“It’s hard to believe that Friday night we just wanted to go home,” Kevin says, and this truth makes us smile. Our feelings can so easily betray us, and disappointment and lack suffocate, slick like a snake.
Friday just the leaving left us out of breath. I wrote lists for the kids, made notes for Opa, piled clothes in the suitcase. I checked blood sugar records and made adjustments, grabbed the stack of magazines I’d been longing to read, slid my laptop and my Bible in a tote. Kevin gathered and packed and checked and prepared too, the two of us bumping into each other in the kitchen, weaving past the kids, looking at the clock. We had anticipated the time away for weeks, and Friday it felt just out of reach and sliding back with every remembered responsibility.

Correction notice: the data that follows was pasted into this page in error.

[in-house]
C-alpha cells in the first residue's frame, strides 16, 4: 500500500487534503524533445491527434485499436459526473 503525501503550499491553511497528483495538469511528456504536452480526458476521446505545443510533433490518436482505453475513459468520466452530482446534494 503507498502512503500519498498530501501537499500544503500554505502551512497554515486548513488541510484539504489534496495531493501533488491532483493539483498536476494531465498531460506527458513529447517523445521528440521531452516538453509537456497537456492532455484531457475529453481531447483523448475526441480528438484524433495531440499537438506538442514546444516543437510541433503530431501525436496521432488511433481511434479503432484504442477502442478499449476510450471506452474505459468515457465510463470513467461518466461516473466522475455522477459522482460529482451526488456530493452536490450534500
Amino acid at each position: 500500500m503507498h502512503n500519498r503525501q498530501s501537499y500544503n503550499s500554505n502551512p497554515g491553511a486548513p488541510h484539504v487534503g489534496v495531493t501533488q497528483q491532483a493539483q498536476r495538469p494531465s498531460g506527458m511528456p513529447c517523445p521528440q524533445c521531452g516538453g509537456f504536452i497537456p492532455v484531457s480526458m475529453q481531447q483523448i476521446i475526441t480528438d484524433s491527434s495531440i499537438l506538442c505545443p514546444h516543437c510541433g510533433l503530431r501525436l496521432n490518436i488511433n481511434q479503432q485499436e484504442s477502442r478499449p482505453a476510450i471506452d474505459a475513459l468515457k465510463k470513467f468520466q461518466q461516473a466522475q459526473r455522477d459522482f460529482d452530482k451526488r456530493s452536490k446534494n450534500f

I had been so busy making ready for the kids and Opa that I hadn’t thought much about what Kevin and I would eat, so when we got the beach we stopped at the grocery store. We both felt a little lost and not much in the mood to think about ingredients and staples. We walked back and forth all over the store, forgetting and remembering and listing while other shoppers hurried around and past and through us. Finally, we looked at each other, and one of us said, “enough,” and we pushed our cart to the check out.
When at last we arrived at our condo, the light was dying in the sky, and we were hungry, too hungry to recognize the feast prepared for us. Dinner can be simmering and all that gnawing empty makes us grab for things that can never quite satisfy, and we don’t even smell the meal He offers. Sometimes, we can be so caught up in temporary feelings that we’re willing forfeit the lasting gifts (Genesis 25: 29-34).